But now let’s back up and relate this new optical audiovisual technology to the computer technologies with which we’re more accustomed to spending our time around these parts. Many engineers and programmers have a specific sort of epiphany after working with electronics in general or computers in particular for a certain amount of time. Data, they realize, is ultimately just data, whether it represents an audio recording, video, text, or computer code. To a computer in particular it’s all just a stream of manipulable numbers. The corollary to this fact is that a medium developed for the storage of one sort of data can be re-purposed to store something else. Microcomputers in particular already had quite a tradition of doing just that even in 1983. The first common storage format for these machines was ordinary cassette tapes, playing on ordinary cassette players wired up to Altairs, TRS-80s, or Apple IIs. The data stored on these tapes, which when played back for human ears just sounded like a stream of discordant noise, could be interpreted by the computer as the stream of 0s and 1s which it encoded. It wasn’t the most efficient of storage methods, but it worked — and it worked with a piece of cheap equipment found lying around in virtually every household, a critical advantage in those do-it-yourself days of hobbyist hackers.

If a cassette could be used to store a program, so could a laser disc. Doing so had one big disadvantage compared to other storage methods, the very same that kept so many consumers away from the format: unless you could afford the complicated, specialized equipment needed to write to them yourself, discs had to be stamped out from a special factory complete with their contents, which afterward could only be read, not altered. But the upside… oh, what an upside! A single laser-disc side may have been good for only about 30 minutes of analog video, but could store about 1 to 1.5 GB of digital computer code or data. The possibility of so much storage required a major adjustment of the scale of one’s thinking; articles even in hardcore magazines like Byte that published the figure had to include a footnote explaining what a gigabyte actually was.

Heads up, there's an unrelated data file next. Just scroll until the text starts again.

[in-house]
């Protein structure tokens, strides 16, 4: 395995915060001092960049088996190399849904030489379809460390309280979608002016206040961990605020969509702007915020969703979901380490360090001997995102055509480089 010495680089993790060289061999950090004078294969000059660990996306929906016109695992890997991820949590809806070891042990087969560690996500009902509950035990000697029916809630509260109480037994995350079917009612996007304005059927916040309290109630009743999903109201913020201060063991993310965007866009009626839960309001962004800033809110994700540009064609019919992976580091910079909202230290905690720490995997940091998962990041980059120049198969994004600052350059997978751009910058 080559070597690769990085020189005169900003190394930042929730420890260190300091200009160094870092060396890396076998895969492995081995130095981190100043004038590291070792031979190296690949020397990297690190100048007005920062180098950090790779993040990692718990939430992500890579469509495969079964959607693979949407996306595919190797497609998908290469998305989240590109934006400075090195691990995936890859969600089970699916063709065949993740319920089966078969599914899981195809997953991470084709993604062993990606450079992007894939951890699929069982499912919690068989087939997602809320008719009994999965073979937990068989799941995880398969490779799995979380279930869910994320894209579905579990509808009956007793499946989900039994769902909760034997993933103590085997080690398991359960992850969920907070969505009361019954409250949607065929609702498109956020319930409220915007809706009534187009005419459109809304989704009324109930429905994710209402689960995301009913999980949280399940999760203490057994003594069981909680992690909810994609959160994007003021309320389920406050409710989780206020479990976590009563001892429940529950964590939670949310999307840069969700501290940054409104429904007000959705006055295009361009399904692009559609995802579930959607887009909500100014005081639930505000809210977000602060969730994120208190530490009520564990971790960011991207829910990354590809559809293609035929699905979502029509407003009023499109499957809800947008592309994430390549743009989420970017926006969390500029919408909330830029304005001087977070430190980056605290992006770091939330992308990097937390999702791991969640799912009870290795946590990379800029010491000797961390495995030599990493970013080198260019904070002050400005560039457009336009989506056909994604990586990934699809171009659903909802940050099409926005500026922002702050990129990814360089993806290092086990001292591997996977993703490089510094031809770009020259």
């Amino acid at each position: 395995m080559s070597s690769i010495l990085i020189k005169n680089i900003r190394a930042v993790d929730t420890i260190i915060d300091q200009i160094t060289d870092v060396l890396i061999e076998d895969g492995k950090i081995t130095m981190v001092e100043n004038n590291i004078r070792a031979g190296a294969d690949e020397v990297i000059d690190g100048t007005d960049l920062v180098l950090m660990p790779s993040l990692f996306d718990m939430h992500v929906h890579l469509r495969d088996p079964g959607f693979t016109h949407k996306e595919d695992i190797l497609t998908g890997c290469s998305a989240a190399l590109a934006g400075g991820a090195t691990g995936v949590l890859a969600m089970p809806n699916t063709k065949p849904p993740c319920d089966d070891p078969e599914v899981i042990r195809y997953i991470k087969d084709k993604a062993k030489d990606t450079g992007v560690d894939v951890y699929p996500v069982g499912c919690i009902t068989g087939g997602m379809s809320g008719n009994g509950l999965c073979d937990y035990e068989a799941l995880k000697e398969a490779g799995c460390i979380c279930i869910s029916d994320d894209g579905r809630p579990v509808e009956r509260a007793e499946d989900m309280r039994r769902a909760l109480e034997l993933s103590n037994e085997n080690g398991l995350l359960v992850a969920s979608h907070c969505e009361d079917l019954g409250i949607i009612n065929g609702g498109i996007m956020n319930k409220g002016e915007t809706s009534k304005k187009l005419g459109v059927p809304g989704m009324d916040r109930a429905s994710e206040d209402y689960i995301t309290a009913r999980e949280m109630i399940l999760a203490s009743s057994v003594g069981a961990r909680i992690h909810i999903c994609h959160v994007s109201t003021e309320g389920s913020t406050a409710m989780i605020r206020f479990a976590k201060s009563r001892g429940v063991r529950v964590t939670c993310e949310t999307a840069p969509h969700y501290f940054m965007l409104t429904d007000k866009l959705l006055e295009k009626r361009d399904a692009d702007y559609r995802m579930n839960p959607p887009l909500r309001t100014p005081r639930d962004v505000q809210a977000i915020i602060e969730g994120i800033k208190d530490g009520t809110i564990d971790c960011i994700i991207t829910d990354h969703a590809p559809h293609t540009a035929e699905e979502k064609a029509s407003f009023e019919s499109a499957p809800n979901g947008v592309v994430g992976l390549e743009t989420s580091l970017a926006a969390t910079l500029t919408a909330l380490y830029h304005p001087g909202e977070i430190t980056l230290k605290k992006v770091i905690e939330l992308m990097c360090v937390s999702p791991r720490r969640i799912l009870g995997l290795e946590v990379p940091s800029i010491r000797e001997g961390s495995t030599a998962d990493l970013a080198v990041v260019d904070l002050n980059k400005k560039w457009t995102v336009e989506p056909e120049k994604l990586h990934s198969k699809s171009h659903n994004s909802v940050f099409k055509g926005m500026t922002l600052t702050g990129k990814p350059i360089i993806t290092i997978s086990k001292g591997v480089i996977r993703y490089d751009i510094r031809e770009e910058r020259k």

Various companies initiated programs in the wake of the laser disc’s debut to adopt the technology to computers, resulting in a plethora of incompatible media and players. Edward Rothchild wrote in Byte in March of 1983 that “discs are being made now in 12- and 14-inch diameters, with 8-, 5 1/4-, 3-, and possibly 2-inch discs likely in the near future.”

The Toshiba DF-2000, a typically elaborate optical-storage-based institutional archiving system of the 1980s

The Toshiba DF-2000, a typically elaborate optical-storage-based institutional archiving system of the 1980s

Others moved beyond discs entirely to try cards, slides, even optical versions of old-fashioned reel-to-reel or cassette tapes. Some of the ideas that swirled around were compelling enough that you have to wonder why they never took off. A company called Drexler came out with the Drexon Laser Card, a card the size of a driver’s license or credit card with a strip at the back that was optical rather than magnetic and could store some 2 MB of data. They anticipated PCs of the future being equipped with a little slot for reading the cards. Among other possibilities, a complete operating system could be installed on a card, taking the place of ROM chips or an operating system loaded from disk. Updates would become almost trivial; the cards were cheap and easy to manufacture, and the end user would need only swap the new card for the old to “install” the new operating system. Others anticipated Laser Cards becoming personal identification cards, with everything anyone could need to know about you, from citizenship status to credit rating, right there on the optical strip, a helpful boon indeed in the much less interconnected world of the early 1980s. (From the department of things that never change: the privacy concerns raised by such a scheme were generally glossed over or ignored.)

The Drexon Laser Card

The Drexon Laser Card